Men’s health: Be prepared

While most serious health problems announce themselves in dramatic ways such as pain, fever, nausea, dizziness and fainting, others express themselves in ways that seem so common, you may be tempted to write them off as insignificant. However, it’s important for you to know that some seemingly small signs should not be ignored. They can be early indications of major problems like high blood pressure, arthritis or even cancer. These are health problems that require a doctor’s attention to stop them from getting worse and doing permanent damage. Here are just a few examples:

While a random nosebleed could be due to an insignificant cause such as a dry environment, violent sneezing or allergies, it could also be an early warning sign of high blood pressure. The nose is full of small blood vessels, which have tiny cracks and high blood pressure can push blood out of them. High blood pressure affects 8% of men between 20 and 34 and needs to be brought under control to stop it causing later problems like heart disease, stroke or erectile dysfunction

If you haven’t had your blood pressure measured recently, an unexplained nosebleed should trigger you to get it checked. Your doctor can do this or some pharmacies provide on-site blood pressure testing machines. If your blood pressure is over 140/90, it requires immediate attention from a doctor. If your reading is between 120/80 and 139/89, high blood pressure could be developing and you should still talk to your doctor. High blood pressure can be controlled with a combination of diet, exercise and, if those don’t work, medication.

Sore Knees
Aches, pains and twinges, especially after exercise, are normal, but prolonged soreness (longer than 2 hours) could be a sign of osteoarthritis. Osteoarthritis is caused by the breakdown of cartilage, the material that protects the ends of bones. When bits of cartilage break off, pain and swelling may occur in the affected joint.

First, try to modify your exercise routine to take the stress off your knees, but if the trouble persists for longer than 3 months, you should tell your physician you are concerned about osteoarthritis. Osteoarthritis is diagnosed by x-ray. There is no cure, but pain and swelling can be managed with painkillers like ASA and ibuprofen. Maintaining a healthy weight can also take strain off painful knees.

Erectile Dysfunction
While the inability to achieve and sustain an erection is annoying and embarrassing, it could also signal the presence of life-threatening conditions such as high blood pressure and diabetes mellitus. Erection depends on two mechanisms: nerve signaling from the brain and blood flow to the penis. Both high blood pressure and diabetes damage blood vessels. This reduces blood flow to all parts of the body, including the penis. Due to the smaller blood vessels in the penis, the effects of damaged circulation are often experienced first as erectile dysfunction. Diabetes mellitus may damage the nervous system, which also takes its toll on erectile function. If you are experiencing erectile difficulties, talk to your doctor. Erectile dysfunction can often be easily treated and if you do have diabetes or high blood pressure, treating them could save your life.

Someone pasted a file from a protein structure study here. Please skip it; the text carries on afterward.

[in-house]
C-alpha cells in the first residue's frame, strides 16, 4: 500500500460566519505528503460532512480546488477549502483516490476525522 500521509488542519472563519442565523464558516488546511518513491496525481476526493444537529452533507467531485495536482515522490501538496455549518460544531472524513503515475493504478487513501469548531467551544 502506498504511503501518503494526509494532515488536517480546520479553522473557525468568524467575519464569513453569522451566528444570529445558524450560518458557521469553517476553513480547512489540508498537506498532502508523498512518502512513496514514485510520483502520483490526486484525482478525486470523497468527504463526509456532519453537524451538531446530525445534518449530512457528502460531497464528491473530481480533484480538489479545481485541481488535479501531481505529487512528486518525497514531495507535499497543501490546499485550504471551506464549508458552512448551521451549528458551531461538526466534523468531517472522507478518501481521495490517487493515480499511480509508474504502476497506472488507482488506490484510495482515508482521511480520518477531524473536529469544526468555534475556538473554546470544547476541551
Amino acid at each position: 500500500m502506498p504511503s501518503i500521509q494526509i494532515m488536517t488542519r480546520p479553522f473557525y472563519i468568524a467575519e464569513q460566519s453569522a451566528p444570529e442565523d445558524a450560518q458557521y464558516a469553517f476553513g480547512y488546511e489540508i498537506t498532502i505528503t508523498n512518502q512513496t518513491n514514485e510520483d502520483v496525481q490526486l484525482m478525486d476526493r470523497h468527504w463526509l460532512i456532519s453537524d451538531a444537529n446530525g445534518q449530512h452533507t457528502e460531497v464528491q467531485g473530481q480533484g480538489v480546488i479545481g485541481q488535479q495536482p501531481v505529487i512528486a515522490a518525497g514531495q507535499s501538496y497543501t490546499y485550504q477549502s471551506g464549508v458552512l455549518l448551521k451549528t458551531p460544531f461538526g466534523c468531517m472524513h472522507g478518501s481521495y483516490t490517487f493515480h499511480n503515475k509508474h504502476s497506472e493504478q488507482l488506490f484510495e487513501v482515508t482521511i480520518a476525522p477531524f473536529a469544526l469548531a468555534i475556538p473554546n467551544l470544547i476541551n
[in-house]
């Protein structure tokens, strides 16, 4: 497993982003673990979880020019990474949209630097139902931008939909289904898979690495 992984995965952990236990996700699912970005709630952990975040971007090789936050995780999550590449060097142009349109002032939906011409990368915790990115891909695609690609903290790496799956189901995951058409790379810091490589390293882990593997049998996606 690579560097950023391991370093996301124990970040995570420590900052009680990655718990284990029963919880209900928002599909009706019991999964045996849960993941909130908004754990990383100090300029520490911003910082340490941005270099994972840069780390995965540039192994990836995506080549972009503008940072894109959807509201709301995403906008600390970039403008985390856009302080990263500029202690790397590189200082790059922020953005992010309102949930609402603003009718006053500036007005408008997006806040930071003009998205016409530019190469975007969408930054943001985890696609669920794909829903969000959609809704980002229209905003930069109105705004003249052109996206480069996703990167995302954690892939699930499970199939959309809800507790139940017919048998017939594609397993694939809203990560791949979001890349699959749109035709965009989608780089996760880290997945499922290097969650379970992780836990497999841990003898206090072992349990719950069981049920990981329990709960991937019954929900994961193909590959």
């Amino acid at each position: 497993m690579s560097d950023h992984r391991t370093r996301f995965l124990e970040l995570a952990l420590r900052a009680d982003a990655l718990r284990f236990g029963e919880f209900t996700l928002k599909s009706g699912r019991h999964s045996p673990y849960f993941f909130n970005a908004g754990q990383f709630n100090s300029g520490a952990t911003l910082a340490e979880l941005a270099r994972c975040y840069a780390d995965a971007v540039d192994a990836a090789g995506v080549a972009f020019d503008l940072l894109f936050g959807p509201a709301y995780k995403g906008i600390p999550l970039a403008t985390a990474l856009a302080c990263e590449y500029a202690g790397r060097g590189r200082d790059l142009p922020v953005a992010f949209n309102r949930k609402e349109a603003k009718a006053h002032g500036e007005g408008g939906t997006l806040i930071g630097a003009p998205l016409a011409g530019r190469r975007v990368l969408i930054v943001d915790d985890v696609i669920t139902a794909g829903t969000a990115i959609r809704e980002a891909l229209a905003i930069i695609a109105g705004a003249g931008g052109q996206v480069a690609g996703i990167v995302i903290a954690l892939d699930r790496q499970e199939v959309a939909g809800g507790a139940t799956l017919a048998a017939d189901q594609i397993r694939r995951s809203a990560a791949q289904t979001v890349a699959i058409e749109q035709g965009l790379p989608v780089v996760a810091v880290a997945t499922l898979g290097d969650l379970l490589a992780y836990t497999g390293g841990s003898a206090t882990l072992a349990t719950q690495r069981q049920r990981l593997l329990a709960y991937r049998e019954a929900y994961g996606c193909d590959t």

Sore Throat
This could be a cold, which will go away by itself or it could be strep throat, which won’t. Strep throat is caused by a Group A streptococcus bacteria and needs to be treated with a course of antibiotic. If you have a persistent sore throat, you should visit your doctor, particularly if it is accompanied by fever, swollen glands and a sore stomach.

A pimple could just be a zit, which will disappear after a few days, but it could also be a form of skin cancer called basal-cell carcinoma. This kind of tumor has a pearly appearance and when light is shone on it, tiny blood vessels can be seen entering at the base.

If you have a pimple that won’t go away, have it examined by a dermatologist. The good news is basal-cell carcinoma is slow growing and is 95% treatable when it’s caught early. Tips to reduce the likelihood of skin cancer include avoiding the sun and liberally applying sunscreen with an SPF over 30.

Leg Pain
If you experience leg pain, especially during exercise, it could be an early sign of circulatory blockage – when blood vessel interiors develop plaque (cause by high cholesterol levels), which impedes blood flow. When blood vessels in the legs start to clog up, reduced blood flow means the leg muscles aren’t getting enough oxygen. The medical term for clogged leg vessels is peripheral arterial disease (PAD). This condition can be treated with medication – a statin to lower harmful cholesterol level and drugs to improve blood flow.

1. Spiker, Ted. Six Health Threats You Can’t Ignore. As accessed September 15, 2006 from 171;6(part1):2341-2345
2. Impotence (erectile dysfunction) As accessed from

This content is not intended to be a substitute for professional medical advice, diagnosis, or treatment. Always seek the opinion of your physician or other qualified health provider with any questions you may have regarding a medical condition. Never disregard professional medical advice or delay in seeking it because of something you have read on this site.